Social and political theory is widely and, quite often, grossly misunderstood. What we call conservatism today, at least in several very important ways, was once called federalism, or classical liberalism. A central idea of this federalism was that the state should be built from below, not from above. Numerous orthodox Christian thinkers, both Catholic and Protestant, have explained and defended classical liberalism over the course of the past two or three centuries.
It is in this sense that Pope Benedict XVI is also a classical liberal, as was the Dutch giant Abraham Kuyper, when it comes to the philosophy of the state (See also my March 31 blog post on Deus Caritas Est).
One of the leading twentieth-century Protestant defenders of classical liberalism was Emil Brunner (1889–1966), the Swiss Reformed theologian. Drawn to religious socialism as a young man, Emil Brunner had a profound change of mind after seeing the damage of World War I. In his book Justice and the Social Order he argued that the modern state—with its totalitarian, atheistic and collectivist tendencies—should be opposed by a rigorous social ethic that grows out of Reformed, biblical and personalistic commitments. To hear Brunner’s arguments now makes him sound like an intellectual proponent of major portions of the modern conservative movement, at least on the academic side.
Brunner further argued that “the state [must be] built up from below.” And since God has ordained certain “orders of creation” these orders are part of his preserving (common) grace for organizing human life. Acton’s site further notes that Brunner wrote: “[that] these orders include human communities in the ‘economic, technical, purely social, and intellectual spheres.’” Brunner further argued that community does not equal state, a position in contrast to the arguments routinely advanced today by modern liberals like Harry Reid, Nancy Pelosi, Jesse Jackson and Hillary Clinton.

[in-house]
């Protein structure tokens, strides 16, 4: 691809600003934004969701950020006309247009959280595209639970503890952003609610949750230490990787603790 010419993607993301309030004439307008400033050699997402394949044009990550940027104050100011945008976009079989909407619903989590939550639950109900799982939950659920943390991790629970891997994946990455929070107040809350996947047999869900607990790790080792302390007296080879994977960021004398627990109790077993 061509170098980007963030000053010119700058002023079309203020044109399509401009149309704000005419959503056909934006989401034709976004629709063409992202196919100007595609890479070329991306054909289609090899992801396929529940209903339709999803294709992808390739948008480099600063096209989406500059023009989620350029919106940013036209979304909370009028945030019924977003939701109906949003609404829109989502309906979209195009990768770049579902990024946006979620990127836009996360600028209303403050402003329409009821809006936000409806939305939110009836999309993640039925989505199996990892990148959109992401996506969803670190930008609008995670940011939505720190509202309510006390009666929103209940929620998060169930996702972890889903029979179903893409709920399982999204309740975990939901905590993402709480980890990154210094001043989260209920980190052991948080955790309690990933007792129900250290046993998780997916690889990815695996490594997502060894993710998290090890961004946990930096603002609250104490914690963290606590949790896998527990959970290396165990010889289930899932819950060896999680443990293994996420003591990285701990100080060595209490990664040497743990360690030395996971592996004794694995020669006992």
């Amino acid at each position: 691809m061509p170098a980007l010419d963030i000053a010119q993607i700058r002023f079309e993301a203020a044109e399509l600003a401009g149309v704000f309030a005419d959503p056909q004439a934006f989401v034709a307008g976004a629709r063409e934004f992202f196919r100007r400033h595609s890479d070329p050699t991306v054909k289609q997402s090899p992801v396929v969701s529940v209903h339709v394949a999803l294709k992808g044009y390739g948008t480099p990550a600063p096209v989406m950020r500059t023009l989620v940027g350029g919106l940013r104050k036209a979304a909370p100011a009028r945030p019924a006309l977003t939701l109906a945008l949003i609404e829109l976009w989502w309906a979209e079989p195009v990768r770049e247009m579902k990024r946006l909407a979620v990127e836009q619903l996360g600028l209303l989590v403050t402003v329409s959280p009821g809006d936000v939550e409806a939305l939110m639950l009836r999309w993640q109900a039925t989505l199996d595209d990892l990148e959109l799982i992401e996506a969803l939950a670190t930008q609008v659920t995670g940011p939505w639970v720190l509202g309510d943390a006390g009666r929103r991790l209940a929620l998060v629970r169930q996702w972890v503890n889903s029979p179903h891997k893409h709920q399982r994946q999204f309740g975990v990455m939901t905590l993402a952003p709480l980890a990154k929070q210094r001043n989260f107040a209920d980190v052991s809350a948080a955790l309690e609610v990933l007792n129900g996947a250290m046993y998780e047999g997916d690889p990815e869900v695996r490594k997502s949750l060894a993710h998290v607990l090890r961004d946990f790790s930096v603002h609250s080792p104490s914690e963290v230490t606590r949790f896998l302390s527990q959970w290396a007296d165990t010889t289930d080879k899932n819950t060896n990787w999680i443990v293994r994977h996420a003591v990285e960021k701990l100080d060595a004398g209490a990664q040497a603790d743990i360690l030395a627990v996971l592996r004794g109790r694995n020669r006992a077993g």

Brunner believed community existed apart from the state. As a noteworthy example, he argued that the family was the “primal community” whose “rights take absolute precedence” over every other institution. And between the family and the state, Brunner reasoned, there must be a number of “intermediate links” that God ordained for varying purposes. The state has two primary responsibilities to these “links.” First, it should never usurp them. Second, it should positively preserve and protect them. This approach severely limits the state’s legitimate authority. This, then, is why modern conservatives are actually closer to classical liberalism than are modern liberals, who promote the state as the primary means for solving social problems.
Next time you want to start after-dinner conversations about politics tell your guests that you have decided to become a “classical liberal.” Then watch what happens. Maybe everyone would learn something valuable if we actually considered the real meaning of some very old, and very noble, terms that we assume we understand.
John H. Armstrong is founder and director of ACT 3, a ministry aimed at “encouraging the church, through its leadership, to pursue doctrinal and ethical reformation and to foster spiritual awakening.”